Ho Tam


980 Queen Street West
May 1–May 30, 2020

Ho Tam, The Yellow Pages, Z (Zen) A-bomb explosion, 2020, ink-jet print on Xuan paper, 13 x 19″.

Western imperialism requires an ideological substrate, a web of signifiers that establishes illusions of ethnic and cultural superiority. A Canadian immigrant from Hong Kong, Ho Tam has been attuned for decades to the accompanying stereotypes permeating North American mass media, his observations on which culminated in four projects made between 1993 and 2020 that are currently on view at Paul Petro Contemporary Art.

Tam’s artist’s books, magazine, video, and set of prints are formal variations on a single theme and structure: All include twenty-six components corresponding to the English letters A to Z, each of which is complemented by a collage of images (Bruce Lee appears next to Mulan and Astro Boy) and a caption (such as “M.S.G.,” “Yellow Fever,” and “Whiz Kids”). Together, the projects explore Western representations of Eastern culture, which, though diverse, is often lumped into one threatening, alluring, or ridiculous entity. Martha Rosler’s Semiotics of the Kitchen, 1975, eviscerated gendered language; Tam makes alphabet soup from a mash-up of racialized (and often racist) signs.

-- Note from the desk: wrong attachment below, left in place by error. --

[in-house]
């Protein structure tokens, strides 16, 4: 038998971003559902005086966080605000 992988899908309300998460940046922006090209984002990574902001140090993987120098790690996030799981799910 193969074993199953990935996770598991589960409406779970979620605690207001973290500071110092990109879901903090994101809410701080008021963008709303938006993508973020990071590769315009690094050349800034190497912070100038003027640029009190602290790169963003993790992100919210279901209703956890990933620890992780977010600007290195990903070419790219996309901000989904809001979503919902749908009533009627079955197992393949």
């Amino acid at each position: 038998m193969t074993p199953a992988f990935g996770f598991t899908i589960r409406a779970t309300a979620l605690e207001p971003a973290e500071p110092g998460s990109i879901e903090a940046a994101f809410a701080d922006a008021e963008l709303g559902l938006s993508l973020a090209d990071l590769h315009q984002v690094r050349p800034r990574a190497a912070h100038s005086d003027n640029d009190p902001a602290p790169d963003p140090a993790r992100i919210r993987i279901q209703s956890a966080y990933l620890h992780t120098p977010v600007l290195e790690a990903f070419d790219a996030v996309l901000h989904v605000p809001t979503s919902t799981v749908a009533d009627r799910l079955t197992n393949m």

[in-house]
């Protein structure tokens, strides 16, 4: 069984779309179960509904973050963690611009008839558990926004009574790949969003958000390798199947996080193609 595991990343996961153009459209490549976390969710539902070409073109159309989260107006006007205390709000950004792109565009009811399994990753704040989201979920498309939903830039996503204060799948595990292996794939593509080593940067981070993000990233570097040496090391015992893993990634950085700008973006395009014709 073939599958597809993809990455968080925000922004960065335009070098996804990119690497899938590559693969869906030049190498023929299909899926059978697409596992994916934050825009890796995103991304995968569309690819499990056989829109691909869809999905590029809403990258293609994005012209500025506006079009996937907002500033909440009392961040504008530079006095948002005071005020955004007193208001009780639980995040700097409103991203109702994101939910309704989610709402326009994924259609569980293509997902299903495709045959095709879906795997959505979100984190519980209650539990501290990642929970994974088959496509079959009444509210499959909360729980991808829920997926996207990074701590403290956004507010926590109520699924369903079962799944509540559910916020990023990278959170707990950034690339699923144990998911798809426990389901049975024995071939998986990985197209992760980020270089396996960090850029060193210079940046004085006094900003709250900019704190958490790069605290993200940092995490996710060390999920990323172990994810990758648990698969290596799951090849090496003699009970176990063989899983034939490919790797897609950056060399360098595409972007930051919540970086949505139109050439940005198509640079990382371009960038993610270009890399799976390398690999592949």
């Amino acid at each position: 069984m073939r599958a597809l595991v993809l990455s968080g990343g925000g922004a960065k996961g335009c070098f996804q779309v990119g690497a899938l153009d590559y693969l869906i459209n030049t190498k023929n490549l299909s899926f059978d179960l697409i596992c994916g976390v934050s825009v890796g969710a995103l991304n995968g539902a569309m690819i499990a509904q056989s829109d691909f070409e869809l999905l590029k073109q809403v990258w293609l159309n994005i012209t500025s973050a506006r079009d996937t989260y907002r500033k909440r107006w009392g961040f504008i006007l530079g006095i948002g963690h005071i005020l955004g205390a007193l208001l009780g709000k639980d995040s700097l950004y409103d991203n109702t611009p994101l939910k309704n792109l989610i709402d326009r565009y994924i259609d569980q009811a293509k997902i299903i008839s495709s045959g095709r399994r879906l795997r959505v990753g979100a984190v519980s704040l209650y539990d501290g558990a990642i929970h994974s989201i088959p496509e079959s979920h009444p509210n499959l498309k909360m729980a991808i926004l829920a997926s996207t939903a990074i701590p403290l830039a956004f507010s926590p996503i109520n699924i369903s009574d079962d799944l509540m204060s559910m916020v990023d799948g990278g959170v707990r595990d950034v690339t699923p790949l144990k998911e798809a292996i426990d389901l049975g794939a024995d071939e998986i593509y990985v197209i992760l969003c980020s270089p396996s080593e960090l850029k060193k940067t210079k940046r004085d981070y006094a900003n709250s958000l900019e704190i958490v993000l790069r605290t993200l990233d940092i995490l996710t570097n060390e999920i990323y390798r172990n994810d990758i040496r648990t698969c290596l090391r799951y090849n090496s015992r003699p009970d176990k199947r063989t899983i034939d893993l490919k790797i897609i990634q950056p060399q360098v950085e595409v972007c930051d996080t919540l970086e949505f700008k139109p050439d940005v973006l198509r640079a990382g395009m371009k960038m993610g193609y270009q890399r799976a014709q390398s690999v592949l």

The exhibition’s title, “The Yellow Pages,” and the 2016 magazine’s bright color lend a playful air to Tam’s response to Asian stereotypes. But bemusement gives way to anger with some of the text-image pairs: “Invasions” is illustrated with a New York Times front page proclaiming US victory at Iwo Jima, and “Zen” captions an image of an atomic bomb explosion. In the most recent project, Tam registers affinities with other racial and gendered groups: A Black Lives Matter poster is captioned “Solidarity”; an illustration of “How to Wear a Hijab” is keyed to “Choice”; and montaged banknote portraits are subtitled “Patriarchy.” The old stereotypes, repeatedly refreshed for political expediency, are resurfacing today. Hate crimes against Asian North Americans are rising due to their imagined connection to the “Chinese virus.” Tam’s project reminds us just how ingrained these stereotypes are, and how urgent their dissolution is.

— Jill Glessing

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